Temporal Loops In Video Games: The Art Of Repeating Without Getting Heavy

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Video Games: Living things are born and die. However, there are games in which the end is nothing more than an exciting beginning. We review the most interesting. Time is an element that accompanies us throughout life. We know, or rather, we think we know how it works, but the chances of altering its rules are nil. At best, we have the means to manage with a little margin what we do while the hands of the clock turn tirelessly. The importance we give to the next destination to which it takes us depends on us: do we think about the hours that remain to wake up one more day? Or in a distant future in which a terrible fate awaits us all?

Luckily, in video games we can say that everything —or almost— goes, and manipulating the flow of time is something we can do in many titles. We are not referring to slowing down your progress or making a jump that allows us to skip a certain moment, something we can do in The Legend of Zelda: Ocarina of Time or Lightning Returns: Final Fantasy XIII, but in knowing what is going to happen next and enjoy the gift of changing things as we please. Today we focus on time loops, and we review the most interesting games that are based on them.

The Legend of Zelda: Majora’s Mask and Link’s Terrible Fate

We can not talk about the rules of time in video games without appearing one of the most popular of all time. “You have met a terrible fate, right?” is the phrase that the mysterious mask seller spits out inside the Clock Tower as soon as the trip begins. A journey marked by the imminent fall of the moon over Clock City. 72 are the hours we have to complete a gigantic puzzle and avoid the sad end that fate has wanted to impose on the inhabitants of Termina.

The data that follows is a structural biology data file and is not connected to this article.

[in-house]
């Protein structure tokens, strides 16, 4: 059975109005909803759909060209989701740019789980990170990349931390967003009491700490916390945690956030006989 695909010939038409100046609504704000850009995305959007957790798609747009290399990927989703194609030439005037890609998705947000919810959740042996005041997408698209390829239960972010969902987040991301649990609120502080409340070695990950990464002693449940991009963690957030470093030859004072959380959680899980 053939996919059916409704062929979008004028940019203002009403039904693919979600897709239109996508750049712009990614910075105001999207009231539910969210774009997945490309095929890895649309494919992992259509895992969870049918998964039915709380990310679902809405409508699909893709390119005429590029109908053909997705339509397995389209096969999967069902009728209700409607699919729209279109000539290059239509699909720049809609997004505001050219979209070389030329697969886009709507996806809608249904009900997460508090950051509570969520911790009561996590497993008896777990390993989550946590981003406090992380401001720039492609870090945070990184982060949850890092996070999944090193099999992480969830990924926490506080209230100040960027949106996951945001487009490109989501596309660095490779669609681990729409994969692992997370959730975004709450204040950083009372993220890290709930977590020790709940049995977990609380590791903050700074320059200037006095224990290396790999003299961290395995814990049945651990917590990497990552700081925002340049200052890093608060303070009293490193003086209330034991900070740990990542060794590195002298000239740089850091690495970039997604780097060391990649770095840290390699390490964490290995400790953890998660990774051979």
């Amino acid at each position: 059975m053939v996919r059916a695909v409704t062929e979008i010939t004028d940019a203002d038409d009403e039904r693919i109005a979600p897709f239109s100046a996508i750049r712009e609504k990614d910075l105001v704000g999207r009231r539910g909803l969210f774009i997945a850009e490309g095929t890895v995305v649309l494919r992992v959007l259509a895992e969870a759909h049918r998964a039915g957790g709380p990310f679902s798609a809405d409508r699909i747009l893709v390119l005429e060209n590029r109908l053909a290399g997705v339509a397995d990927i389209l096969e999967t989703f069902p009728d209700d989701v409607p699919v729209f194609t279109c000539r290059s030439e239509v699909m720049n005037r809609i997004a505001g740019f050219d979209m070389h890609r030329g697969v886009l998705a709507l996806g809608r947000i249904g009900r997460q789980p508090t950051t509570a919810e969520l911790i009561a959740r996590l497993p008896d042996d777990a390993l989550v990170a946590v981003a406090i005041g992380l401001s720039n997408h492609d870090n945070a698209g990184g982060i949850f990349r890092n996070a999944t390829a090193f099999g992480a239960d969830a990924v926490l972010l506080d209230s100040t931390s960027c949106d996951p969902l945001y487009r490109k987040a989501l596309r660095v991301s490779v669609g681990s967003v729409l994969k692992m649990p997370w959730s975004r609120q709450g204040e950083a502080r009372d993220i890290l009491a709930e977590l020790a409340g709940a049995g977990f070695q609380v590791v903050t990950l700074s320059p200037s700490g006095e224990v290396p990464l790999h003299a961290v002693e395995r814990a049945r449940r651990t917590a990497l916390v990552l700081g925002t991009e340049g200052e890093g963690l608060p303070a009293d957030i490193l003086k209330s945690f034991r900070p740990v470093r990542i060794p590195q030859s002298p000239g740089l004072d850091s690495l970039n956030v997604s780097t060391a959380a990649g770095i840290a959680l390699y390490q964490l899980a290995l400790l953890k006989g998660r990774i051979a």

Majora’s Mask is one of the most beloved installments of the franchise, a distinction that it has achieved thanks to the fact that it is different from the others. The hands of the clock are constantly flowing, although thanks to musical instruments we can slow down — or speed up — the rate at which they do so. One of the keys lies in combining the mechanics of time with the traditional design of the saga, using events that take place at different times to bring freshness to the development of the adventure. Since we met the second installment of the franchise for Nintendo 64, we have not looked at the moon in the same way. Anyway, if it finally hits the ground, there will always be another 72 hours ahead … and another terrible fate for us.